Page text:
2009’s Santa Olivia is the first volume in Jacqueline Carey’s Santa Olivia series.
Loup Garron grew up in the isolated garrison town of Santa Olivia (or as the occupying troops call it, Outpost 12), in a buffer zone established to protect the US from the semi-mythical Mexican warlord El Segundo and from the waves of lethal disease still sweeping across the world. For Loup, all this seems normal … as is the fact that she is an orphan. All too many of Santa Olivia’s children have lost parents to disease or to rocket attacks launched by unseen enemies.
What isn’t normal is Loup herself.
Loup’s father didn’t stay in Santa Olivia long—only long enough to fall in love with Loup’s mother and to get her pregnant with Loup. He couldn’t stay: he was a Lost Boy , the product of an illicit genetic engineering program. His only choices were to submit to life as the property of the US government  or to flee into Mexico. He fled. Loup never met her father, but she did inherit his illicit modifications: enhanced strength and speed.
Oh, and an inability to feel fear. Her father’s creators felt that fearlessness would be an asset for super-soldiers (not so much for the soldiers as for their owners). In reality, fearlessness translates into a foolhardy absence of caution. That’s only one of the factors that tend to make Loup’s kind shorter-lived than baseline humans.
For Loup, reasonable caution will always be a conscious choice, not a matter of instinct. It’s good that she has a half-brother, Tommy, who can provide the prudence genetics has denied her.
For the soldiers based in Outpost 12, the town seems a handy source of booze, hookers, and victims. For the residents of Santa Olivia, trapped in the buffer zone, it is purgatory. Until a ray of hope glimmers: a bold avenger who punishes military transgressions, an avenger who wears the guise of Santa Olivia, the namesake saint of the town.
When I asked for suggestions of superhero books, this was one of the suggestions. It can certainly be read that way. However, unlike a few other superheroes, Loup is savvy enough to know that she needs her own Scoobie Gang if she is to be safe and effective. She also understands that a distinctive costume could be evidence of her exploits. Costumes have to be temporary, jettisoned after use.
Sadly, Loup does run afoul of the rule that masked avengers and romance are immiscible. Curse you, long-standing narrative tropes! For some series protagonists, new romantic partners appear like clockwork, as soon as the previous partner leaves or dies horrifically. Loup doesn’t forget. If she and her girlfriend break up, then Loup won’t, can’t, move on to her next lover. It’s Pilar or it’s nobody.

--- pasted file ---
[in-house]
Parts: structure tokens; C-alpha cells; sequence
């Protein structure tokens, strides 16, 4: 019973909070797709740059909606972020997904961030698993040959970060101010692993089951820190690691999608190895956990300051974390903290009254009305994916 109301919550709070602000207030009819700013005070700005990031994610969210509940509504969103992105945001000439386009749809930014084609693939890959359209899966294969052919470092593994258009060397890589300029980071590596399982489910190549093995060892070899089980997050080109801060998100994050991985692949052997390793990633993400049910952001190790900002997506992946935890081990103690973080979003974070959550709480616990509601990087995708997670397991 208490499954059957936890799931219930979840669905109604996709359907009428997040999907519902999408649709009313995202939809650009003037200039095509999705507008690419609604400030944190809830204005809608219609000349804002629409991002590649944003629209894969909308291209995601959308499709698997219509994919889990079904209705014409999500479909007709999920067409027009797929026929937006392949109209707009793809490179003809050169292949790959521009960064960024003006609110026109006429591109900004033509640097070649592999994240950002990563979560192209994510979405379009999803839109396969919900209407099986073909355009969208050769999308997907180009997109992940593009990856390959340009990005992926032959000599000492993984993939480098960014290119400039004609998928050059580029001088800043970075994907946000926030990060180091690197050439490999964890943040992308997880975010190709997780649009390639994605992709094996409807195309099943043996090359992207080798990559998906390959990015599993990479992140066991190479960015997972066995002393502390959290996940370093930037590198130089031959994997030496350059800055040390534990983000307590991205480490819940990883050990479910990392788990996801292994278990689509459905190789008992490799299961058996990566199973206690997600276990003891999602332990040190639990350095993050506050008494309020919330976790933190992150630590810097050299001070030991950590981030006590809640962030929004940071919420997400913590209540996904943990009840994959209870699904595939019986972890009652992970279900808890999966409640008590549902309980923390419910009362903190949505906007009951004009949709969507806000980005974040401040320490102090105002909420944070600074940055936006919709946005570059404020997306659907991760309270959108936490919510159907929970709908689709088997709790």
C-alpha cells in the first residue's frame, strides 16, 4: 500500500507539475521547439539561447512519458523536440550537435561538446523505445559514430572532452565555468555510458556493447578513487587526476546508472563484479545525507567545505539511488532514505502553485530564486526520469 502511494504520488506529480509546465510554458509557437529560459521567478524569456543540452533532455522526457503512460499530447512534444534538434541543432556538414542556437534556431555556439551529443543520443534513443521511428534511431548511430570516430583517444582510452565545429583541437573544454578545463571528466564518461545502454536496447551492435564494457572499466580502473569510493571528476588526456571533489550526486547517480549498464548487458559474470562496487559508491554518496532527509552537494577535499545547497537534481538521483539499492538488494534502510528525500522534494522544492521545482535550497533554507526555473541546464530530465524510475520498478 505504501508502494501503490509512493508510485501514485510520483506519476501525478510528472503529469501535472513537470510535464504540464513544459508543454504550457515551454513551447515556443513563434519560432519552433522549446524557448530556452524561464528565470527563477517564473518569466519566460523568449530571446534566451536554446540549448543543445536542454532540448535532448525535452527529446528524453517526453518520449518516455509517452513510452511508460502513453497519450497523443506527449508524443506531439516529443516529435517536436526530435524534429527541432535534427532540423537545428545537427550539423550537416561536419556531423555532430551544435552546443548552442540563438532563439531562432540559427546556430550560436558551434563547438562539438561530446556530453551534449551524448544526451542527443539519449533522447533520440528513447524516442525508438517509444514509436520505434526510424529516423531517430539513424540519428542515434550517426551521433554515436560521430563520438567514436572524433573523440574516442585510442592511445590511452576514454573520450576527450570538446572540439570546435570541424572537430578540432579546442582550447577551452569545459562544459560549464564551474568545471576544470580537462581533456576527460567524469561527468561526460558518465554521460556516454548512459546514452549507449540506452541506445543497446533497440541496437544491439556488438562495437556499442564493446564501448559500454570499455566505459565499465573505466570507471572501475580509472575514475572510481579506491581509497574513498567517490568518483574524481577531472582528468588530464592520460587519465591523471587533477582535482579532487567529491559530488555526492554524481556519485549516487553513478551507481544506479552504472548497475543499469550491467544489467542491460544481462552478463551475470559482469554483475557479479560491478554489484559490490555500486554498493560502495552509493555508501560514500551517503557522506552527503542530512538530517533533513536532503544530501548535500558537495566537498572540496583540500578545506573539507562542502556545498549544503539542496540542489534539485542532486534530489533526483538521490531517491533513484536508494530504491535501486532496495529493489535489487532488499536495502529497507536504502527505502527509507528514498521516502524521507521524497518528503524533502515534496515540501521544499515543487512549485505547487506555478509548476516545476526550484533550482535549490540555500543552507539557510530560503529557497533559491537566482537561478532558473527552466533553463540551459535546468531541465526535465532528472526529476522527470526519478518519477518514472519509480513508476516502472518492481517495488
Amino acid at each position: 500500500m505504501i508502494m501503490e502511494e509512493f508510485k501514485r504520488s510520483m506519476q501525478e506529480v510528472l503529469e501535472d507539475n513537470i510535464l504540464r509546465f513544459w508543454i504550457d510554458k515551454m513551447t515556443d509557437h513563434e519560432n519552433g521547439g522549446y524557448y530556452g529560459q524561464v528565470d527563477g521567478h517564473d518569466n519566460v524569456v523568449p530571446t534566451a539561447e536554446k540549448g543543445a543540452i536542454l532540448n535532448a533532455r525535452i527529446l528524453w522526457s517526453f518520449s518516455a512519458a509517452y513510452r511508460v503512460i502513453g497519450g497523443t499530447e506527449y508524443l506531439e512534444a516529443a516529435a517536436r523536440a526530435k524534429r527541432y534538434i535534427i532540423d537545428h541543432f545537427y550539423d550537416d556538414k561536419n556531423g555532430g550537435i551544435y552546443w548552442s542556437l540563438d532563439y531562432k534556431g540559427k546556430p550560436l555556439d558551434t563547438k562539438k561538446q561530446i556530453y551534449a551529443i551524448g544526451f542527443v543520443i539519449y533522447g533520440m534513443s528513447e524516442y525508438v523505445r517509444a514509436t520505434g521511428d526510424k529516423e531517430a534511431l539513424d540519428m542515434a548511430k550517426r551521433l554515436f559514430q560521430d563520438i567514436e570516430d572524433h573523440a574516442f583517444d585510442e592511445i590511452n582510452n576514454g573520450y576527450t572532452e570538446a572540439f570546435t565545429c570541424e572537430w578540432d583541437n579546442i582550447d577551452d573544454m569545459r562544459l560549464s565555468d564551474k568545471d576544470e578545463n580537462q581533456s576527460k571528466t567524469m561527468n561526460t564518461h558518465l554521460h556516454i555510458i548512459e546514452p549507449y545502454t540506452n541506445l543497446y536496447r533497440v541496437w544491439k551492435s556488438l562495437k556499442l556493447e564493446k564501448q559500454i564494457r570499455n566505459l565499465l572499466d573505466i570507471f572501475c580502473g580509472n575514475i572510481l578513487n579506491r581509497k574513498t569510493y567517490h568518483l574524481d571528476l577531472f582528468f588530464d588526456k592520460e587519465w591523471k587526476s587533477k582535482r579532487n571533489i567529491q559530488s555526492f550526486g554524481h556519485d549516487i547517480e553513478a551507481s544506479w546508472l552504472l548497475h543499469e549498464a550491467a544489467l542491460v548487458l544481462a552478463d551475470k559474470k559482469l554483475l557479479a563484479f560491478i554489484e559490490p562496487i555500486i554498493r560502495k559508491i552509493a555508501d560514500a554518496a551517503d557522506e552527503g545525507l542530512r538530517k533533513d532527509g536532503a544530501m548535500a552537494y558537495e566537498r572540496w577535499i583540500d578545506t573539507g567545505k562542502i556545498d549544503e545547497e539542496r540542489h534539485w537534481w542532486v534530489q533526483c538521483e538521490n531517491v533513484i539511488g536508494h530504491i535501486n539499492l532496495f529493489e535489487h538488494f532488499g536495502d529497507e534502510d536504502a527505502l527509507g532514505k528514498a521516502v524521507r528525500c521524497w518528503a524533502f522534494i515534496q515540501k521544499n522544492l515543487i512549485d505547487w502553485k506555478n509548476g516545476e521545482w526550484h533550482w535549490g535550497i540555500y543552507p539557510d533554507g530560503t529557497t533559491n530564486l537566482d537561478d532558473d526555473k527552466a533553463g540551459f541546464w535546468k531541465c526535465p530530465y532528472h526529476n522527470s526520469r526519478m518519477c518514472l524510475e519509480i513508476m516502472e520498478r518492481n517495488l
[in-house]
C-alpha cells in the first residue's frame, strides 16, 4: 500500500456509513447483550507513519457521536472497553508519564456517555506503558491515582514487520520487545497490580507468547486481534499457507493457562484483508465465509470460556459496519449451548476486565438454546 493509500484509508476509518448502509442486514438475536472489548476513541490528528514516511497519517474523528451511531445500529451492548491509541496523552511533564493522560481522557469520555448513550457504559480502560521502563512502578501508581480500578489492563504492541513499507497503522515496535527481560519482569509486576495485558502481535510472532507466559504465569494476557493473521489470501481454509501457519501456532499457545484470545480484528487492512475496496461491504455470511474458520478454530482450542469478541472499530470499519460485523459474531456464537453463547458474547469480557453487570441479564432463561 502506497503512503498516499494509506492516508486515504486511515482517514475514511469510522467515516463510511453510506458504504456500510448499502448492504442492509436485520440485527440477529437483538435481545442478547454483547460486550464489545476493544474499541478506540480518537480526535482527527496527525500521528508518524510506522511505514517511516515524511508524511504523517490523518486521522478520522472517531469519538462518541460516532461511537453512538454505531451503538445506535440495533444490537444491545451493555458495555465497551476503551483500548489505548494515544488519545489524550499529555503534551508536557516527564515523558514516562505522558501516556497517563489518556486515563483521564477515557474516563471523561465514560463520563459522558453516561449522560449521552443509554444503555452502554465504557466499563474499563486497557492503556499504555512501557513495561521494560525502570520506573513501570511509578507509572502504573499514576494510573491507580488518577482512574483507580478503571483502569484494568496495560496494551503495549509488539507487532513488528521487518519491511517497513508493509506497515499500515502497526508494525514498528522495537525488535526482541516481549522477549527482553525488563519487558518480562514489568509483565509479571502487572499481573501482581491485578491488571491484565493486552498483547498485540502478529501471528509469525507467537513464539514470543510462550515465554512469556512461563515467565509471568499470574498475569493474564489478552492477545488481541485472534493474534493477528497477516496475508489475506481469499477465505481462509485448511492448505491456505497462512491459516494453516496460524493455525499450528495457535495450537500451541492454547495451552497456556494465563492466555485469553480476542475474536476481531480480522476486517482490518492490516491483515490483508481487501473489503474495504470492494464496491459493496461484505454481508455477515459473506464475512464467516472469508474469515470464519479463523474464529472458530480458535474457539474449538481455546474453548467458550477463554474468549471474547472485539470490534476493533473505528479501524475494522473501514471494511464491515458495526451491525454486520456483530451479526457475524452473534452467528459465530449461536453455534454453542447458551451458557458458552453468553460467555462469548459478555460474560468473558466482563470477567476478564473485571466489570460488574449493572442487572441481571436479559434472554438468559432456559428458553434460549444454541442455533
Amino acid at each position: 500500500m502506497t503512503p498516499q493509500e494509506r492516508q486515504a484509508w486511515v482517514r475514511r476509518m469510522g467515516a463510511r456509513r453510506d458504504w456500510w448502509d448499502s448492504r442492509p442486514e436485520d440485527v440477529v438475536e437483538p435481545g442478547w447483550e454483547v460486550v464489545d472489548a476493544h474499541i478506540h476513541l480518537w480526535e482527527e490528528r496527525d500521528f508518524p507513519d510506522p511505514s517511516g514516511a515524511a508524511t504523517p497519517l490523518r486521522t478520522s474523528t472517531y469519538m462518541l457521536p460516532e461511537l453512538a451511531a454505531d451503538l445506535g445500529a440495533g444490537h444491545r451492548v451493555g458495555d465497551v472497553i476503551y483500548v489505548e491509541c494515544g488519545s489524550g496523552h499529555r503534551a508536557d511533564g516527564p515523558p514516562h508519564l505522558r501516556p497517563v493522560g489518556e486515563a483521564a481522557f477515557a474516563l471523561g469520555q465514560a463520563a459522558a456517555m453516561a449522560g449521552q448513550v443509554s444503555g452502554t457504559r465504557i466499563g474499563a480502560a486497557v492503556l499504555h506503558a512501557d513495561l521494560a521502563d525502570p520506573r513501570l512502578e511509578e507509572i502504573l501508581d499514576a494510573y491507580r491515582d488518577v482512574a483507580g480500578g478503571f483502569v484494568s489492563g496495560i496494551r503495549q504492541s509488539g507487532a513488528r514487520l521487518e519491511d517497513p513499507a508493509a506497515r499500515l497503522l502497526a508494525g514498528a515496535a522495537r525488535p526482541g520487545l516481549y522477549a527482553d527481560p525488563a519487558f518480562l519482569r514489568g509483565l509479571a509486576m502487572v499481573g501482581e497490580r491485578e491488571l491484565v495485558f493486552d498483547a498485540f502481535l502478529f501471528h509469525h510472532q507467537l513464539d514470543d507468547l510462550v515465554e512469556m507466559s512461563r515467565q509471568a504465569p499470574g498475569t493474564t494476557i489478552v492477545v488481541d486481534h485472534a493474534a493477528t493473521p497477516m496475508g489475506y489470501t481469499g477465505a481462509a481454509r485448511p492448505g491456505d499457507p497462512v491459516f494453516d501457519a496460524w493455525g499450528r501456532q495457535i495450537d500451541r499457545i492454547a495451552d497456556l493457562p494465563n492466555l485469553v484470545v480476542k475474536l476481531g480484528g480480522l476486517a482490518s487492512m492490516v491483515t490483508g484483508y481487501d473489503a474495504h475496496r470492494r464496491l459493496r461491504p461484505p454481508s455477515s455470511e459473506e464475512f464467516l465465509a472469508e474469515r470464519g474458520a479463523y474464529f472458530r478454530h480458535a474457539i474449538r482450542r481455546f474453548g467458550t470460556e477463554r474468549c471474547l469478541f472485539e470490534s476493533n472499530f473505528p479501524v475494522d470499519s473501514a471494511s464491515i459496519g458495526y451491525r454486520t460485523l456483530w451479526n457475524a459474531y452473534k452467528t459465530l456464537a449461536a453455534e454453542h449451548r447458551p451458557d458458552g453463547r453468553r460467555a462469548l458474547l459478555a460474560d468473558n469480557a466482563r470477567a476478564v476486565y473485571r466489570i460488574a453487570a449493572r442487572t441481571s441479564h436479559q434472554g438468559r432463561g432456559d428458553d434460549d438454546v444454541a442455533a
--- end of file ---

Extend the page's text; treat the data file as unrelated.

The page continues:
It isn’t clear what is happening in the big world outside Santa Olivia. This is not because this is a Snow Globe Setting, one that will implode if the author ever acknowledges the wider world. It’s government policy; if no one can leave the zone, then it is easier to keep up the fiction that the zone exists to protect the US from El Segundo. This seems reasonable, but … as recent events have shown, US politicians do not need a Mexican bandido to scare Americans into accepting some extreme restrictions where the US/Mexican border is concerned. Oh, well. 2009 was a more innocent time.
Another (and I think more accurate) way to look at this book is as a boxing story. General Argyle (a casually misogynistic brute who colludes with local gangsters to terrorize the Santa Olivians) is also a huge boxing fan. He sponsors regular boxing matches between army champions and ambitious locals. The prizes are large enough that financially desperate locals can always be found to step into the ring. Loup steps up to the challenge.
Like a boxing story, unlike a superhero story, Loup has to work to be the person she wants to be. She needs skill as well as strength and fearlessness. Fortunately, she’s willing to put in the years of hard practice that turn her into an effective avenger … and boxer.
I don’t know if this has ever been optioned for a film, but I bet if the novel survived the transformation into movie in anything like its original form, it could be a modern Rocky.
There is a second novel in this series, 2011’s Saints Astray . Rather annoyingly, the local library does not have a copy. Bah. And apparently it had one but it vanished. Double bah.
1: Thanks, I think, to a constitutional amendment stripping GMO humans of their rights. There is a lot of work involved in passing a constitutional amendment; I wonder how this one got passed?